The spokesperson added: “If companies do exceed one or more of these defined thresholds but present a credible and public strategy to transition away from coal at a pace which is compatible with the scientific pathways of limiting global warming to 1.5°C and is confirmed by independent third-party performance assessments, Allianz can exempt them from restrictions.”
Axa: In February this year, Axa told S&P Global Market Intelligence it had not stopped insuring oil and gas infrastructure because "most climate scenarios see space for oil and gas," but Capital Monitor understands that position is under review since the IEA report came out.
Axa was one of the first insurers to adopt underwriting exclusions on the most polluting fossil fuels, including coal, tar sands and Arctic drilling. Céline Soubranne, the group’s corporate responsibility officer, indicated it may extend this soon to oil and gas, although she would not confirm that this was the case.
Soubranne said: “I think one of the key takeaways [from the report] is that we will collectively need to reassess our whole approach to energy to further drive the transition of our economies… We will take into account the new IEA report when re-assessing our energy policies. However, we want to take into account energy as a whole – not just exclusion, not just oil and gas; it’s also about how we push alternatives.”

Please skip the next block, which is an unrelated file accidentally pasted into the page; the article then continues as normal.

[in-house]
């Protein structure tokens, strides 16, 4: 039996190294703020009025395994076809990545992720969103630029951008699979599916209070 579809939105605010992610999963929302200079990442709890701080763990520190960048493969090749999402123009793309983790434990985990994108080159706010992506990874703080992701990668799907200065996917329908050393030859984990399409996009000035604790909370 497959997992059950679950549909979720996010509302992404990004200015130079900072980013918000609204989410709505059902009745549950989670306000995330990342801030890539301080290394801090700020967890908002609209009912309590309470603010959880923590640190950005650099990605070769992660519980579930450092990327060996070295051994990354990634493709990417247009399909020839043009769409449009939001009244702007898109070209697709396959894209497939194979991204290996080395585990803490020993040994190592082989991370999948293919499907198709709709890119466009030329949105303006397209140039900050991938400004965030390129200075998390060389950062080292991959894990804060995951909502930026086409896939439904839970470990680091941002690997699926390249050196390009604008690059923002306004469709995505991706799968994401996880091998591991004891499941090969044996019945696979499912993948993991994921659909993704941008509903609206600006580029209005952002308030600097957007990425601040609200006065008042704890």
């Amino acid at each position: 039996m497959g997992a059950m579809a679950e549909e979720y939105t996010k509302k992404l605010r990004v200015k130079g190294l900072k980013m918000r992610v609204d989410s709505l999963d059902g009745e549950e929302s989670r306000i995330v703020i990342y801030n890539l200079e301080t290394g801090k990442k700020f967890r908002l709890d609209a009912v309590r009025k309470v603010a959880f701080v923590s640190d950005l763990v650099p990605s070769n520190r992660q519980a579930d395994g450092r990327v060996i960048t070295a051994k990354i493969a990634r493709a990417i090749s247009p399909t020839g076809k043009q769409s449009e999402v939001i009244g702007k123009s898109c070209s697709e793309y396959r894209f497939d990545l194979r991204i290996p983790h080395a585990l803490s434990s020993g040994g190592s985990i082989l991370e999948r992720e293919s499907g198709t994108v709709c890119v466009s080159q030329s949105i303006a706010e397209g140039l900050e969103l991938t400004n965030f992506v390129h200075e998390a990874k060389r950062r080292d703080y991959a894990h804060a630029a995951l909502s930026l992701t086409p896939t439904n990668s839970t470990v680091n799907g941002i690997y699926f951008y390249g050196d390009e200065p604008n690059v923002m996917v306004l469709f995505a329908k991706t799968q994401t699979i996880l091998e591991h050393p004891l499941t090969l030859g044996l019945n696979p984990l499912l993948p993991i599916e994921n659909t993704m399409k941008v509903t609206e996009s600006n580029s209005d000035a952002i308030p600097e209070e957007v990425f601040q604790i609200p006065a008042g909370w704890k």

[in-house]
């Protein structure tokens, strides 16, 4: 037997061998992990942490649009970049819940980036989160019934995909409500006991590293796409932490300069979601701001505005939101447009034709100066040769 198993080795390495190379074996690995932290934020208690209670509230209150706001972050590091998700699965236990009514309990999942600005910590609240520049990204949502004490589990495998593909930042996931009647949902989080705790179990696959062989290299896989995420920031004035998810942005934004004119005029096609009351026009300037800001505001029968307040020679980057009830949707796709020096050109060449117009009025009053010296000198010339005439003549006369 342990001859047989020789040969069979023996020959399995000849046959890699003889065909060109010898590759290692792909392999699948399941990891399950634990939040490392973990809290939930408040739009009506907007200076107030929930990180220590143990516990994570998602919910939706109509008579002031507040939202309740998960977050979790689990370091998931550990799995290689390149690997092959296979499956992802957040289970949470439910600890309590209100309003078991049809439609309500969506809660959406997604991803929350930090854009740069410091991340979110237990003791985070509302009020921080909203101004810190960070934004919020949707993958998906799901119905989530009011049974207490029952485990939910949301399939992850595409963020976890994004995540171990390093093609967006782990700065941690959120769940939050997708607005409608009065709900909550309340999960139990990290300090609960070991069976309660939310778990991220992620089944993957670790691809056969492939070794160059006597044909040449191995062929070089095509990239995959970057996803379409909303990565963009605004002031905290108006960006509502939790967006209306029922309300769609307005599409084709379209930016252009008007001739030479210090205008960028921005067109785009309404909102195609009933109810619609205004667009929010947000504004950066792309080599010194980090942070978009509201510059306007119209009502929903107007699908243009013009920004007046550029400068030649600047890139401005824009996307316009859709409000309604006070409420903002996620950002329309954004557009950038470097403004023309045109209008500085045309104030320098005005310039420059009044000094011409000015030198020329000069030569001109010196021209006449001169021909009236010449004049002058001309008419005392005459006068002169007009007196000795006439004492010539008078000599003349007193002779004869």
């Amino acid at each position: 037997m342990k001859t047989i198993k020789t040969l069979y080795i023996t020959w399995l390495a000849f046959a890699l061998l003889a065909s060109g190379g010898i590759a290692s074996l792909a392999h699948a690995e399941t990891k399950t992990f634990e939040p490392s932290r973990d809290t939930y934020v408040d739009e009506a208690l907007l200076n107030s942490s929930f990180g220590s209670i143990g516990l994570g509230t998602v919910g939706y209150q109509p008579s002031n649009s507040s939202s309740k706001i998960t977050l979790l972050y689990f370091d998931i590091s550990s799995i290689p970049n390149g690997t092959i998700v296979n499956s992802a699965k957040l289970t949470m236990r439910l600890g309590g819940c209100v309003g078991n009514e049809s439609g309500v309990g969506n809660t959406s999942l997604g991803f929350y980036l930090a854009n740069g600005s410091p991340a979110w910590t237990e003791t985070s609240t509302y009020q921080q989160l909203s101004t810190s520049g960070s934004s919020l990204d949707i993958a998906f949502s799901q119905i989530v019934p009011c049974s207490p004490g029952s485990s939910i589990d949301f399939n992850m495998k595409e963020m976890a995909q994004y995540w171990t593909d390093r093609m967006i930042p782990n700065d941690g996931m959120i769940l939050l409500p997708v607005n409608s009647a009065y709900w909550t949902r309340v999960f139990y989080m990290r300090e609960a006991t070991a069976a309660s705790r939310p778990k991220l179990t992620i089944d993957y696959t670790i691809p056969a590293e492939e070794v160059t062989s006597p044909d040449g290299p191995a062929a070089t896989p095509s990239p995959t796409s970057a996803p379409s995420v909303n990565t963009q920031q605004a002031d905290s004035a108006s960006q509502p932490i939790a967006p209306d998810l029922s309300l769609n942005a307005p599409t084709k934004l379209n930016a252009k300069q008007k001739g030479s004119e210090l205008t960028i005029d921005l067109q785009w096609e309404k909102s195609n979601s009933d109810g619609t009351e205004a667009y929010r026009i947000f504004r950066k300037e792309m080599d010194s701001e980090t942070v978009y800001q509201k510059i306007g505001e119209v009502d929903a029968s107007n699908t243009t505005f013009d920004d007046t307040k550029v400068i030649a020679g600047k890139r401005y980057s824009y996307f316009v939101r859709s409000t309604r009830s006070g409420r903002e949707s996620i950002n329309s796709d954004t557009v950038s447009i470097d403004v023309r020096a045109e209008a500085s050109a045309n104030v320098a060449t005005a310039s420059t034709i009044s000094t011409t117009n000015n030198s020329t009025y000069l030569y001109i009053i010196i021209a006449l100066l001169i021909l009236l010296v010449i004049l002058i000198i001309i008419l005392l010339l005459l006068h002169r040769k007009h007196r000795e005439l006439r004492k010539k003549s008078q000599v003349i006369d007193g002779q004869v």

Soubranne is referring to Axa’s green investment strategy detailed in its 2021 climate report, an 82-page document released on 21 June, which includes the "warming potential" of the group’s investments, which is currently at 2.7°C – well below the market’s potential of 3.2°C.
The report mostly focuses on Axa’s investments, including commitments to align its portfolio with a 1.5°C trajectory, and while it includes multiple references to the IEA roadmap, its fossil fuel underwriting restrictions appear largely unchanged from 2019.
Scor: A spokesperson from Scor said that while it “accepts the IEA premise that there are already sufficient oil and gas reserves to supply the ongoing need for fossil fuels over the coming decades”, it also “recognises that in practice the pathway that the world actually follows will depend on many factors, including for example future policy decisions on carbon pricing and fossil fuel subsidies by governments around the world”.
The spokesperson added that while “there will certainly be a role for more restrictive underwriting policies and guidelines on that journey”, the company also believes that “active engagement with our clients that are committed to decarbonising their business models will ultimately support a faster and more orderly transition for society as a whole”.
Swiss Re: As well as accepting the findings of the report, a spokesperson from Swiss Re pointed to its recent oil and gas policies, which were announced in March this year.